ARTIQ (Advanced Real-Time Infrastructure for Quantum physics) is a leading-edge control system for quantum information experiments. It was initiated and developed in partnership with the Ion Storage Group at NIST, and is now used and supported by a growing number of research institutions worldwide. While ARTIQ is currently mostly used by atomic physics groups, its applicability reaches beyond ion trapping.
Modern research on quantum information systems poses particular challenges to the control system:
- dozens of signals need to be received and generated with extremely precise timing, in particular to ensure phase coherence
- quantum error correction schemes require very low reaction latency in response to a measurement
- real-world implementations of quantum gates, and a fortiori quantum algorithms, involve structurally complex protocols
- ever-improving experimental techniques drive the need for a flexible and programmable system
- the diversity of equipment, device drivers and data analysis software involved in a single experiment results in a distributed and multi-platform environment
ARTIQ features a high-level programming language, based on Python, that helps describing complex experiments. It is compiled and executed on dedicated FPGA hardware with nanosecond timing resolution and sub-microsecond latency.
The time-critical code (a kernel) running on the FPGA (the core device) is easily interfaced with Python code on the computer using a remote procedure call (RPC) mechanism.
The FPGA design is highly portable so that it can adapt to different laboratory setups and resist hardware obsolescence.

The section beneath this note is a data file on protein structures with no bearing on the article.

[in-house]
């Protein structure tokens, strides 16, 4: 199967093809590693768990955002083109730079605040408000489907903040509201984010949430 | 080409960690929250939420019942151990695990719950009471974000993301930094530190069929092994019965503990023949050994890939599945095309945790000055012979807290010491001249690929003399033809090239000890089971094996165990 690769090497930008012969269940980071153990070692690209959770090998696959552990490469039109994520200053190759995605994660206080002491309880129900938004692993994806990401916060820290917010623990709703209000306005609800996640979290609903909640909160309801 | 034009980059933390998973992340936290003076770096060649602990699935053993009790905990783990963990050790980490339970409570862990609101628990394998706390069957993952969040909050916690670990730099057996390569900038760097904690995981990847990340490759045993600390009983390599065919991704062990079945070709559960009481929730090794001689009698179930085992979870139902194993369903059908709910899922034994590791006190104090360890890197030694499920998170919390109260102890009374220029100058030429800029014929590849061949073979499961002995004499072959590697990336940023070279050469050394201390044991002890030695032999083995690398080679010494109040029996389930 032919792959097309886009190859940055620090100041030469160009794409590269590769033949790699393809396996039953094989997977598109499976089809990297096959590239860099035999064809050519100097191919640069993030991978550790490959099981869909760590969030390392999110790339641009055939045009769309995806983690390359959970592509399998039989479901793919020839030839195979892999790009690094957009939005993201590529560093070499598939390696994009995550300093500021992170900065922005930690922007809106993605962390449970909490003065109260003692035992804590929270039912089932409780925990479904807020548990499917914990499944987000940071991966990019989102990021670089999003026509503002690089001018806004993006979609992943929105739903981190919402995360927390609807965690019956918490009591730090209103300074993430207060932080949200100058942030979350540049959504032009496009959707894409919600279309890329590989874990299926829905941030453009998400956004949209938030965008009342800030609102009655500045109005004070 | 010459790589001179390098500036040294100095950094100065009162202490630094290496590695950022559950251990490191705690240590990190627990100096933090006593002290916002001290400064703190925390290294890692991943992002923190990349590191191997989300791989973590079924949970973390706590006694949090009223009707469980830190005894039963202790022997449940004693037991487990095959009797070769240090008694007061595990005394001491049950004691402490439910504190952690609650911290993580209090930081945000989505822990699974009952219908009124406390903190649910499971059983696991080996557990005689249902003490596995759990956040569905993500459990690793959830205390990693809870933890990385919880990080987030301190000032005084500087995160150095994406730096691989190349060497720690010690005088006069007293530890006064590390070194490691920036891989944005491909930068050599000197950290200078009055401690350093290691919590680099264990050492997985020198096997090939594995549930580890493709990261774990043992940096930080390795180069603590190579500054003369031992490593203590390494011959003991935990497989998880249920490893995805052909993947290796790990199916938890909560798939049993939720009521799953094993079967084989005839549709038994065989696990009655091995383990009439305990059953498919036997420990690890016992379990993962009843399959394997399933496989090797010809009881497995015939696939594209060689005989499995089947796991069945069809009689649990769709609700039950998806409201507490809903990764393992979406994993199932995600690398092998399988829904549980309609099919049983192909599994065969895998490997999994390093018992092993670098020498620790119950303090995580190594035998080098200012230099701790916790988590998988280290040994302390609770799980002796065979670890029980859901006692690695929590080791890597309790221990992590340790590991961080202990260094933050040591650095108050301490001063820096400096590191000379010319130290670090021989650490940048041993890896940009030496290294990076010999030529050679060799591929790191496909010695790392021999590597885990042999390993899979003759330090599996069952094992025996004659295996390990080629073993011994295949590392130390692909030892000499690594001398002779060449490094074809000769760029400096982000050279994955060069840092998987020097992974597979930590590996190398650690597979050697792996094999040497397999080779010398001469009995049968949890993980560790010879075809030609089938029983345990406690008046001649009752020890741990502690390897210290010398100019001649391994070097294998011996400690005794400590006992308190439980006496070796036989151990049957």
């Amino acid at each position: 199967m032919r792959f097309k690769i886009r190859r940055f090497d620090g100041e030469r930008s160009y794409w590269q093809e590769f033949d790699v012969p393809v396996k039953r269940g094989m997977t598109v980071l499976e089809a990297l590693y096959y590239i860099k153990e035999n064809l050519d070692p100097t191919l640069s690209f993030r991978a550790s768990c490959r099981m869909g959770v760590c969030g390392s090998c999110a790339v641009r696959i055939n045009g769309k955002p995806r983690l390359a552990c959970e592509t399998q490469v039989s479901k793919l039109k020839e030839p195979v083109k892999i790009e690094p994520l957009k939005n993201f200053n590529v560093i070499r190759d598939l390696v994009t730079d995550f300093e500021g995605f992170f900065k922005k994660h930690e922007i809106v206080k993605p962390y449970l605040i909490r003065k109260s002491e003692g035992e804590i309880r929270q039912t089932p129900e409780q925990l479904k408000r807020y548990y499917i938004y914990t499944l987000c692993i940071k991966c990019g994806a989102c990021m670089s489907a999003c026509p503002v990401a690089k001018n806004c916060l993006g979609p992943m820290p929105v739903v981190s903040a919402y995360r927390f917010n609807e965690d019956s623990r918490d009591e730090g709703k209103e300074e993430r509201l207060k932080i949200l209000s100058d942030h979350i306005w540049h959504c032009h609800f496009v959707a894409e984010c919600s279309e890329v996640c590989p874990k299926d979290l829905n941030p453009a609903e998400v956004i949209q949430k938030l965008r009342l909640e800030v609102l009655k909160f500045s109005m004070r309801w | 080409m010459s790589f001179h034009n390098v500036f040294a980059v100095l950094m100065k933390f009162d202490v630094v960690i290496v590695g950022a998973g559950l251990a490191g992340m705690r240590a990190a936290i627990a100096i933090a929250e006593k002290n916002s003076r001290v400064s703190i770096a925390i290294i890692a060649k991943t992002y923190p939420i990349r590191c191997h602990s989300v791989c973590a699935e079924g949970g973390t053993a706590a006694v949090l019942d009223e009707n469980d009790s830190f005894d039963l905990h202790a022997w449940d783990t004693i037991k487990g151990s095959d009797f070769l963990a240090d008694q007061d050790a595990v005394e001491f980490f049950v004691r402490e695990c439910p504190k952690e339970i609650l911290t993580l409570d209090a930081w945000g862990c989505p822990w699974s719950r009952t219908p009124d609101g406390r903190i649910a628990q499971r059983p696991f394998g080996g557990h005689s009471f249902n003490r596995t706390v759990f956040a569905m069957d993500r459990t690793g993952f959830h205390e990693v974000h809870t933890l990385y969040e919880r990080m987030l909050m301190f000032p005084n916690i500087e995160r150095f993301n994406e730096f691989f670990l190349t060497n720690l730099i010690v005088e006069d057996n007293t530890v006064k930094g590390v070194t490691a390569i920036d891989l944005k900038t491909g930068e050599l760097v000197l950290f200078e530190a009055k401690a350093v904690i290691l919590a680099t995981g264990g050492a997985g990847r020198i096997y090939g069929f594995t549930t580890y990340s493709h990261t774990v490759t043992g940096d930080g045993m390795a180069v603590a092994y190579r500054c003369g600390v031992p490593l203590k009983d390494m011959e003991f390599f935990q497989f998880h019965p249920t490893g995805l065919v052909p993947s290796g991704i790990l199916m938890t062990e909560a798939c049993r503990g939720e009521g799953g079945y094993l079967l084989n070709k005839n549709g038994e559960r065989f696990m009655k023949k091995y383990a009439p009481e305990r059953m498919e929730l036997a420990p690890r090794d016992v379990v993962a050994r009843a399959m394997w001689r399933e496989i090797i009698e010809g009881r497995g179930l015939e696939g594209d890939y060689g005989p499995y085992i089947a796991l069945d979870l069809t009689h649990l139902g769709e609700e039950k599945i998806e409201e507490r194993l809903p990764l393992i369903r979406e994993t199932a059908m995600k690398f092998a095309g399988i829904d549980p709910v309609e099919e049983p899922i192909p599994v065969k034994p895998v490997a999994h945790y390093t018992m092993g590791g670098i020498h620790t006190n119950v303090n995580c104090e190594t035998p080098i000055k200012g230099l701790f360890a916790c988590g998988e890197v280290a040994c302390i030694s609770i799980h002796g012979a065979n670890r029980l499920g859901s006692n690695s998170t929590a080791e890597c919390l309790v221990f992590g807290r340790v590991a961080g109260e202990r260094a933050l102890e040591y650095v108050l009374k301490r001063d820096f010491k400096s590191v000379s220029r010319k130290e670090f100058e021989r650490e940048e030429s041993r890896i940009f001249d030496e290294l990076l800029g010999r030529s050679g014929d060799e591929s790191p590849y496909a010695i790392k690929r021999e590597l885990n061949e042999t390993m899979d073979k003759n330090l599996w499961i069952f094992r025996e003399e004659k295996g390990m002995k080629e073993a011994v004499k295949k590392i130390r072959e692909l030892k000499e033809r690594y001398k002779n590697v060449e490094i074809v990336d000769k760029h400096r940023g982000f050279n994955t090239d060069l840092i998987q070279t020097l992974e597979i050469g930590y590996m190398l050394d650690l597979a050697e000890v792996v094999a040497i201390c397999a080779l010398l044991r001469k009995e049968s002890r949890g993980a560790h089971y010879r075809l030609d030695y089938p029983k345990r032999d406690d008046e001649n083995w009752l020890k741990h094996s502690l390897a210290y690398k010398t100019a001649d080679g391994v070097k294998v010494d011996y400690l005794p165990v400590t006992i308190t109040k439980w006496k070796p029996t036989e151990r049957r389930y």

ARTIQ drivers for non-realtime devices can be run on remote machines with different operating systems.
The project also includes a graphical user interface, an experiment scheduling system, and databases for experiments, devices, parameters and results.
ARTIQ was initiated by the Ion Storage Group at NIST, and other partners have contributed to major features and developments related to ARTIQ and/or Sinara. See Funding and licensing model for more details.
Another goal of ARTIQ is to streamline and simplify the design flow of quantum physics instrumentation by promoting design reuse through the development of platform-independent, open-source hardware and software.
Our aim is to provide a control system suitable for the challenges of modern quantum information research, which is based on modular, parameterized and open components that allow physicists to rapidly design and deploy new experiments.
The first ARTIQ core devices used hardware built in-house by physicists. To improve the quality, features and scalability of ARTIQ systems, we have been developing the Sinara device family. It provides turnkey control hardware that is reproducible, open, flexible, modular, well-tested, and well-supported by the ARTIQ control software.